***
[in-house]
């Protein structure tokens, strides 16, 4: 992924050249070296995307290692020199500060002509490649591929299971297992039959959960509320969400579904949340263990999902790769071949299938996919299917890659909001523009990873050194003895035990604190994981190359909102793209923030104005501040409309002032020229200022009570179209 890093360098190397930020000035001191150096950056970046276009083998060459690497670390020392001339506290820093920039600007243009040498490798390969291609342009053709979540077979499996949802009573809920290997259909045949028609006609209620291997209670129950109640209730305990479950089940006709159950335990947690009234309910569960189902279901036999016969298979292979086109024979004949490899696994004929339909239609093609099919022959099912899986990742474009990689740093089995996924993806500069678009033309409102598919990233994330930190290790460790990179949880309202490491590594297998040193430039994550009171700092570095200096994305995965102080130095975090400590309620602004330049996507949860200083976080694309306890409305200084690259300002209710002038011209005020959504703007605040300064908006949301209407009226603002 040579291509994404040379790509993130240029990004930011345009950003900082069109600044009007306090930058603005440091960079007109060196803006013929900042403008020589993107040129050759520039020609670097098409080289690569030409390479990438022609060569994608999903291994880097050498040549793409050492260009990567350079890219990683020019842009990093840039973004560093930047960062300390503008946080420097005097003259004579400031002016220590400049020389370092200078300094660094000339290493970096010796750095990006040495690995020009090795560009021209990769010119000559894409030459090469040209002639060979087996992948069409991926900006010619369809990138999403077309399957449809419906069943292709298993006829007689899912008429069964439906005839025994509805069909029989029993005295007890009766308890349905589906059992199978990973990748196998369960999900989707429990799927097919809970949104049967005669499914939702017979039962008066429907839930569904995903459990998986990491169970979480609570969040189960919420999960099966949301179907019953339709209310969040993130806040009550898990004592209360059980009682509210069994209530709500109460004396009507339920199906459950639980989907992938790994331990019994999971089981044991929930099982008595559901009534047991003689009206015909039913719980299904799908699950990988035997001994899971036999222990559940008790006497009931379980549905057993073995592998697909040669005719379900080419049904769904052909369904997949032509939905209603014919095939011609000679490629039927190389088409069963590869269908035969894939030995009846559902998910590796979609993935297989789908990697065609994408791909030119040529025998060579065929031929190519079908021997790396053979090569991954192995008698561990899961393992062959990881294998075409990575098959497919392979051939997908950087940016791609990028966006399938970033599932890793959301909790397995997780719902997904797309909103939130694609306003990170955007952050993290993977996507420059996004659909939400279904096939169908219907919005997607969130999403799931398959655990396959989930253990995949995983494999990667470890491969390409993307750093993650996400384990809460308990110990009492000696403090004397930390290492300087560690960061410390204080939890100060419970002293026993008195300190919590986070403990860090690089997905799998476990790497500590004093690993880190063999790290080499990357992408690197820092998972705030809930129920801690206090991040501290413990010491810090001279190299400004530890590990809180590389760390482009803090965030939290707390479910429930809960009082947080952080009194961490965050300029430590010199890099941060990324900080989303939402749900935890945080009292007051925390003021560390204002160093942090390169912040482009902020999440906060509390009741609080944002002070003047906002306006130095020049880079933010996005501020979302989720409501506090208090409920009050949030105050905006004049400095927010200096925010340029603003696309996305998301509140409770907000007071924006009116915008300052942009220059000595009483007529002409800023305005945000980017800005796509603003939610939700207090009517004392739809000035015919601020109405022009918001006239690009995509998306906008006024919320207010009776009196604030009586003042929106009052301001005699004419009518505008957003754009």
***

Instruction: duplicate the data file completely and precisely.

[in-house]
């Protein structure tokens, strides 16, 4: 992924050249070296995307290692020199500060002509490649591929299971297992039959959960509320969400579904949340263990999902790769071949299938996919299917890659909001523009990873050194003895035990604190994981190359909102793209923030104005501040409309002032020229200022009570179209 890093360098190397930020000035001191150096950056970046276009083998060459690497670390020392001339506290820093920039600007243009040498490798390969291609342009053709979540077979499996949802009573809920290997259909045949028609006609209620291997209670129950109640209730305990479950089940006709159950335990947690009234309910569960189902279901036999016969298979292979086109024979004949490899696994004929339909239609093609099919022959099912899986990742474009990689740093089995996924993806500069678009033309409102598919990233994330930190290790460790990179949880309202490491590594297998040193430039994550009171700092570095200096994305995965102080130095975090400590309620602004330049996507949860200083976080694309306890409305200084690259300002209710002038011209005020959504703007605040300064908006949301209407009226603002 040579291509994404040379790509993130240029990004930011345009950003900082069109600044009007306090930058603005440091960079007109060196803006013929900042403008020589993107040129050759520039020609670097098409080289690569030409390479990438022609060569994608999903291994880097050498040549793409050492260009990567350079890219990683020019842009990093840039973004560093930047960062300390503008946080420097005097003259004579400031002016220590400049020389370092200078300094660094000339290493970096010796750095990006040495690995020009090795560009021209990769010119000559894409030459090469040209002639060979087996992948069409991926900006010619369809990138999403077309399957449809419906069943292709298993006829007689899912008429069964439906005839025994509805069909029989029993005295007890009766308890349905589906059992199978990973990748196998369960999900989707429990799927097919809970949104049967005669499914939702017979039962008066429907839930569904995903459990998986990491169970979480609570969040189960919420999960099966949301179907019953339709209310969040993130806040009550898990004592209360059980009682509210069994209530709500109460004396009507339920199906459950639980989907992938790994331990019994999971089981044991929930099982008595559901009534047991003689009206015909039913719980299904799908699950990988035997001994899971036999222990559940008790006497009931379980549905057993073995592998697909040669005719379900080419049904769904052909369904997949032509939905209603014919095939011609000679490629039927190389088409069963590869269908035969894939030995009846559902998910590796979609993935297989789908990697065609994408791909030119040529025998060579065929031929190519079908021997790396053979090569991954192995008698561990899961393992062959990881294998075409990575098959497919392979051939997908950087940016791609990028966006399938970033599932890793959301909790397995997780719902997904797309909103939130694609306003990170955007952050993290993977996507420059996004659909939400279904096939169908219907919005997607969130999403799931398959655990396959989930253990995949995983494999990667470890491969390409993307750093993650996400384990809460308990110990009492000696403090004397930390290492300087560690960061410390204080939890100060419970002293026993008195300190919590986070403990860090690089997905799998476990790497500590004093690993880190063999790290080499990357992408690197820092998972705030809930129920801690206090991040501290413990010491810090001279190299400004530890590990809180590389760390482009803090965030939290707390479910429930809960009082947080952080009194961490965050300029430590010199890099941060990324900080989303939402749900935890945080009292007051925390003021560390204002160093942090390169912040482009902020999440906060509390009741609080944002002070003047906002306006130095020049880079933010996005501020979302989720409501506090208090409920009050949030105050905006004049400095927010200096925010340029603003696309996305998301509140409770907000007071924006009116915008300052942009220059000595009483007529002409800023305005945000980017800005796509603003939610939700207090009517004392739809000035015919601020109405022009918001006239690009995509998306906008006024919320207010009776009196604030009586003042929106009052301001005699004419009518505008957003754009």